Layer things on top of each other, just as you'd layer a flannel shirt over your favorite tank. Lay down a carpet over the wood floor, and a throw rug over the carpet under the coffee table. Layer items on your shelves, staging them with shorter items in front and larger, taller items behind them. Arrange a runner down the middle of the dining room table and use it as a backdrop for mirrored tiles, and use them as a backdrop for flowers or candles. Layer from bottom to top, front to back and even from floor to ceiling.
Make use of any available surface to display your treasures and your art. Hang paintings on the walls, stack shelves in corners, suspend plants and mobiles and shelves from the ceiling. Use your tabletops, windowsills and the moldings above your window casements. No surface is off limits, and every surface provides the opportunity to create a beautiful display, so dive in and decorate.
By now, you may have noticed how often words like "arrange," "style" and "consider" appeared in the preceding paragraphs. The most important element in creating a maximalist interior design that works is being intentional. The difference between clutter and design is intention. This is where Maximalism meets up with the Kondo style of decorating. You don't have to hold each item you own and ask yourself if it sparks joy — you already know.
Basically, every item that you can see in your room should serve a purpose — and if its only purpose is "because I like looking at it," then that's just perfect. Consider what you see from each vantage point in the room, and style the view to make it appealing. Ideally, you or a guest should be able to sit anywhere in a room and see beauty.
Here are five quick ideas for incorporating maximalist design in your living room.
- Pick a bold, patterned wallpaper for one wall, and use colors from it in accessories and other design elements.
- Take inspiration from your favorite artists. Whether you adore Boticelli or are a fan of modern street art, choose a few statement art pieces and build your design around them.
- Soften the hard edges and surfaces of furniture with table runners, doilies or plants that trail over the edges.
- Choose plants that make a statement — and support your color scheme — like anthurium or a huge palm.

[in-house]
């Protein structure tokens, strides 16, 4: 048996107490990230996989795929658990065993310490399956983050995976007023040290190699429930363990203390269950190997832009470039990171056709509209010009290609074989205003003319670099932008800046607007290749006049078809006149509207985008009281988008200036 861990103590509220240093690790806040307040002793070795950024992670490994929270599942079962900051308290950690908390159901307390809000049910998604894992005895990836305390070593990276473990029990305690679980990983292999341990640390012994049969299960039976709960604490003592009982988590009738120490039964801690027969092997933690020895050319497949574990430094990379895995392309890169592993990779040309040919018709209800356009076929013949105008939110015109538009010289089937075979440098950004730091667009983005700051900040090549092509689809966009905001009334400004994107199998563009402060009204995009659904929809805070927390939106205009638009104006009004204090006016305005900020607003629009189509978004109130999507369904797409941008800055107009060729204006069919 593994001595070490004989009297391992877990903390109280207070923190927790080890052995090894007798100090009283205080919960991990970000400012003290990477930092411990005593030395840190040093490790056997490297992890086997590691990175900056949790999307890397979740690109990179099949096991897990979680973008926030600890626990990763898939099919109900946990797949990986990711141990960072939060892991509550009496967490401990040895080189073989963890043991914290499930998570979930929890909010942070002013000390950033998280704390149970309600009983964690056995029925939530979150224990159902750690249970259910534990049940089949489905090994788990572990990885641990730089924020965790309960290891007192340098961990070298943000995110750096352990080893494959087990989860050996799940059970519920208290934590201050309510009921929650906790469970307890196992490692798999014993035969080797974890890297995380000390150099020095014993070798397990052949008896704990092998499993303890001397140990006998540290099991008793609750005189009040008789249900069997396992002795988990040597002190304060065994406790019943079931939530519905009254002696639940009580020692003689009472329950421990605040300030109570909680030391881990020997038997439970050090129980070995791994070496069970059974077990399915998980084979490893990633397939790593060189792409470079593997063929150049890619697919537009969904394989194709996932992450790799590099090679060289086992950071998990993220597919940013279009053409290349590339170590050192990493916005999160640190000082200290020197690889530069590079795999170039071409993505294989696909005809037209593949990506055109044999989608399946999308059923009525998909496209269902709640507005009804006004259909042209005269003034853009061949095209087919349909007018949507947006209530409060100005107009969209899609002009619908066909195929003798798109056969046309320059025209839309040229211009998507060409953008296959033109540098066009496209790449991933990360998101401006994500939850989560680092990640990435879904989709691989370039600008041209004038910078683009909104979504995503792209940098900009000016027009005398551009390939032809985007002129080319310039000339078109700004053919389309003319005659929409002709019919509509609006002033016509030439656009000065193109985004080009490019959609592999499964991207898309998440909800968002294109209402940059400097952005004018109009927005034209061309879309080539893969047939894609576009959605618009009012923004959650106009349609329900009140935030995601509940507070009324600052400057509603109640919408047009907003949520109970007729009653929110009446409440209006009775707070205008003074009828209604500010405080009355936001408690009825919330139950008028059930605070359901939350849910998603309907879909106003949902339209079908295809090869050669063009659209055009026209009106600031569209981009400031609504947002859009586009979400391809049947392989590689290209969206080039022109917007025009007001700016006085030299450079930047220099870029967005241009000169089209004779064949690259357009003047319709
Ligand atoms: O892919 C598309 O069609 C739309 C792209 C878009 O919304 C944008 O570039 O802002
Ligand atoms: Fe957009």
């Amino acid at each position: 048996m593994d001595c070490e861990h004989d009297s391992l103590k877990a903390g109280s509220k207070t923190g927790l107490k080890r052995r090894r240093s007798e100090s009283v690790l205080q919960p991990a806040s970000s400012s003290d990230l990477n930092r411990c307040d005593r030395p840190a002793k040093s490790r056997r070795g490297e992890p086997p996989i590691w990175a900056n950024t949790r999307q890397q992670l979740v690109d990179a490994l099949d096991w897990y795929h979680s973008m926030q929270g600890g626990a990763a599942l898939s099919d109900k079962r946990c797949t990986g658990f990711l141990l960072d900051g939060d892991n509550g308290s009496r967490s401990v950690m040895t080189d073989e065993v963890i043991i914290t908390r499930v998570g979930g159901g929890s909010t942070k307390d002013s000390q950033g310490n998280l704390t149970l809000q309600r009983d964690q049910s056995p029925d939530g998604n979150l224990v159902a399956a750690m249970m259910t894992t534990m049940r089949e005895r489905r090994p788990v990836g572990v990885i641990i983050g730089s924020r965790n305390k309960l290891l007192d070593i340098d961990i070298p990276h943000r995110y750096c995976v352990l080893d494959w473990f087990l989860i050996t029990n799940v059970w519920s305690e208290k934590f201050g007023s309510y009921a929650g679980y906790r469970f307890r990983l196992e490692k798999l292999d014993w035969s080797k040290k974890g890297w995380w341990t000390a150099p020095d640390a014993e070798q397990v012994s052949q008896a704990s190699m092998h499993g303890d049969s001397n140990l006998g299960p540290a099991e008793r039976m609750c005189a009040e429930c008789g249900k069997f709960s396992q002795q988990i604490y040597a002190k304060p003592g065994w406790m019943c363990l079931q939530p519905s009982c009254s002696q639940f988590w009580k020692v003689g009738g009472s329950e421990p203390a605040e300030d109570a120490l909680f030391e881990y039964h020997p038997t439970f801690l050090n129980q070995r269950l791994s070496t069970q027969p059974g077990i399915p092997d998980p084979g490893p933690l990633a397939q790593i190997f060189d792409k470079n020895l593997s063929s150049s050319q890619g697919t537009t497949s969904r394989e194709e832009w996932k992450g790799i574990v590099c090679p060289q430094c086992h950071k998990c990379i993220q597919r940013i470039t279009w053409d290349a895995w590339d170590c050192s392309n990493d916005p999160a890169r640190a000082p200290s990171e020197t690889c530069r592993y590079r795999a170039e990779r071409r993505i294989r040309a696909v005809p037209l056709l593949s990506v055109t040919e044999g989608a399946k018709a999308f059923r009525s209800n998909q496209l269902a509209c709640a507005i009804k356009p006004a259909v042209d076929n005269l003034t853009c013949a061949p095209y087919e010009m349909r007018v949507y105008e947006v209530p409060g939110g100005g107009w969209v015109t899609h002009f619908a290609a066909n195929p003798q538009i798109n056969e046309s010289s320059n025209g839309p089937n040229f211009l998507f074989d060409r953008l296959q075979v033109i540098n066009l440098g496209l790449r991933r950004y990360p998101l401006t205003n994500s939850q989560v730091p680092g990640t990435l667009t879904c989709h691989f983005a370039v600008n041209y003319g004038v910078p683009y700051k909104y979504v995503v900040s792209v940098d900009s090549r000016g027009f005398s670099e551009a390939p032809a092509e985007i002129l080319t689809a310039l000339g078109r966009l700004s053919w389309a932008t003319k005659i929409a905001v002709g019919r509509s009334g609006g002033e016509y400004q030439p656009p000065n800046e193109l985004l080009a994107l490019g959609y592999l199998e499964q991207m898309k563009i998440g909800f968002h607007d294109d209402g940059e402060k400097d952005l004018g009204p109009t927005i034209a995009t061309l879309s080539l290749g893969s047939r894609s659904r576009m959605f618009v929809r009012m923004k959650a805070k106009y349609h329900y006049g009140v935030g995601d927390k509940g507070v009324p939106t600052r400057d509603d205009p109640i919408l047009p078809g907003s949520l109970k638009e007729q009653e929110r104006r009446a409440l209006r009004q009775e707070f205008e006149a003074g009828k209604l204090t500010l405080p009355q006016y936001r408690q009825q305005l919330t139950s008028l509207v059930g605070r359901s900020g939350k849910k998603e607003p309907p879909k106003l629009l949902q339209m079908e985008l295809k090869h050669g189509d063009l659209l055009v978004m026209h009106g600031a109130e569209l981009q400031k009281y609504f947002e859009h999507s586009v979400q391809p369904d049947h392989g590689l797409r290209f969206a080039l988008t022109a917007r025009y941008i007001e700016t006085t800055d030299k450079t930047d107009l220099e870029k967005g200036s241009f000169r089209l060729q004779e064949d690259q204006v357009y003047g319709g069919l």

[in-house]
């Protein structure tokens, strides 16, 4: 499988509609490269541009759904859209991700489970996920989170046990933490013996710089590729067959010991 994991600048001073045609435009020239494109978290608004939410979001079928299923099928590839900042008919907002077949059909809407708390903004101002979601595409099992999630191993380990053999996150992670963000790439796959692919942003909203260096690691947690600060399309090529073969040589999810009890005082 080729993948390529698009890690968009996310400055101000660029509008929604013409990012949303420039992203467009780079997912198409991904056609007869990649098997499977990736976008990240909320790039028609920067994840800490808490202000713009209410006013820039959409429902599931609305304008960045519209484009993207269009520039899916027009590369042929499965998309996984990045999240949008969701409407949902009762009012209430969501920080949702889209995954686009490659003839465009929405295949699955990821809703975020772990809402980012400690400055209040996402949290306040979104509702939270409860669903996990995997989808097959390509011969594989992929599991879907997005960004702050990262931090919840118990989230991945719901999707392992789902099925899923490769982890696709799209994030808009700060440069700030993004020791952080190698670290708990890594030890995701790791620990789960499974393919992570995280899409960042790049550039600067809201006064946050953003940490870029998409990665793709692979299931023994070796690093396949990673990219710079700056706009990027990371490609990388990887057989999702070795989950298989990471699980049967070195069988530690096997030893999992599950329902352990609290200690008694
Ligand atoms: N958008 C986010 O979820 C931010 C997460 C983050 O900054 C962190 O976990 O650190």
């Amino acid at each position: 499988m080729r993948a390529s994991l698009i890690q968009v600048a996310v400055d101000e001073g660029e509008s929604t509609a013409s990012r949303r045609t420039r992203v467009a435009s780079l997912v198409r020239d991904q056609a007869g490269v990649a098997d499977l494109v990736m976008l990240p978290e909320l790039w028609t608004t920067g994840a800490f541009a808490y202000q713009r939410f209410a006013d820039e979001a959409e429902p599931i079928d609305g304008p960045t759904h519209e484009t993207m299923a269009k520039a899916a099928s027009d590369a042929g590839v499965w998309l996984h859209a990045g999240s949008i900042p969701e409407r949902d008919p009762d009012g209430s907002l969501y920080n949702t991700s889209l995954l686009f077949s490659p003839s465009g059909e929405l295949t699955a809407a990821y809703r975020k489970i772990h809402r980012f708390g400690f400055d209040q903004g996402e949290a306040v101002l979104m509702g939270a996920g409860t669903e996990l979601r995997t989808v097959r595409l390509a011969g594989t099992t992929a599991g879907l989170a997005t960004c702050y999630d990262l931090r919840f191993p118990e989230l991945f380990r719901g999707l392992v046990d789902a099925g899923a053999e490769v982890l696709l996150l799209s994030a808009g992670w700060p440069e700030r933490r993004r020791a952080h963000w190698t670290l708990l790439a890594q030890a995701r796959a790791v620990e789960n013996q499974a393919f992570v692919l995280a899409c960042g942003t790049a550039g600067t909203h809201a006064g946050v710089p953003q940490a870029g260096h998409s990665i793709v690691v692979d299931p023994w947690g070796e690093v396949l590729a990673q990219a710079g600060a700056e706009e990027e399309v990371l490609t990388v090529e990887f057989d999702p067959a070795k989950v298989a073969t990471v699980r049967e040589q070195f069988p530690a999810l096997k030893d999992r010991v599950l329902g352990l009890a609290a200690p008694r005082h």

- Display your favorite trinkets in a glass-fronted curio cabinet, complete with lighted shelves.
In your kitchen, go bold with color and unexpected shapes that capture attention.
- Turn a baker's rack into a showcase for your most used kitchen appliances and utensils.
- Create a coffee station from a set of inexpensive steel shelves or rolling utility cart, and hang an LED Coffee sign above it.
- Layer your countertops, making use of space under overhanging cabinets for spice storage. Check out Amazon for inexpensive kitchen storage ideas that can turn your counters into a display.
- Create a floating bookshelf for your cookbooks on the wall.
- Remember, your kitchen table is also a surface that you can style!
How do you go big in the smallest room in the house? Your bathroom may not offer a whole lot of space for extra shelving and cabinets. That doesn't mean you can't make a splash with pattern and color.
- Bathrooms are the perfect place to perfect your wallpaper hanging skills — more often than not, you're only dealing with half the height of the wall! Pick a bold jungle plant print or get inspired by the undersea world.
- Over-the-tank shelves are a popular solution to add storage to a small bathroom. Turn them into a display focal point with little artwork, shells, and other trinkets.
- Create a little "shrine" on a shelf, with an incense burner and collection of incense, because maximalism should take in all your senses.
- Take advantage of the humidity in the bathroom to decorate with moisture-loving tropical plants.
- Turn boring standard bathroom tiles into a focal piece with tile decals or removable vinyl cutouts — super affordable, and acceptable even in rented apartments.
What You Don't See
In some cases, what you don't see is just as important as what you do. When you're styling a room, especially in a small space, you will run up against things you need to have, but don't necessarily want to look at all the time. For items like extra blankets, cooking utensils and spare toilet paper or cosmetics, check out our storage hacks to keep them out of sight. If there are items you don't use often — like seasonal decorations, camping gear, or patio furniture, you can move them to your attic or store them offsite in a personal storage unit with SmartStop until you need them.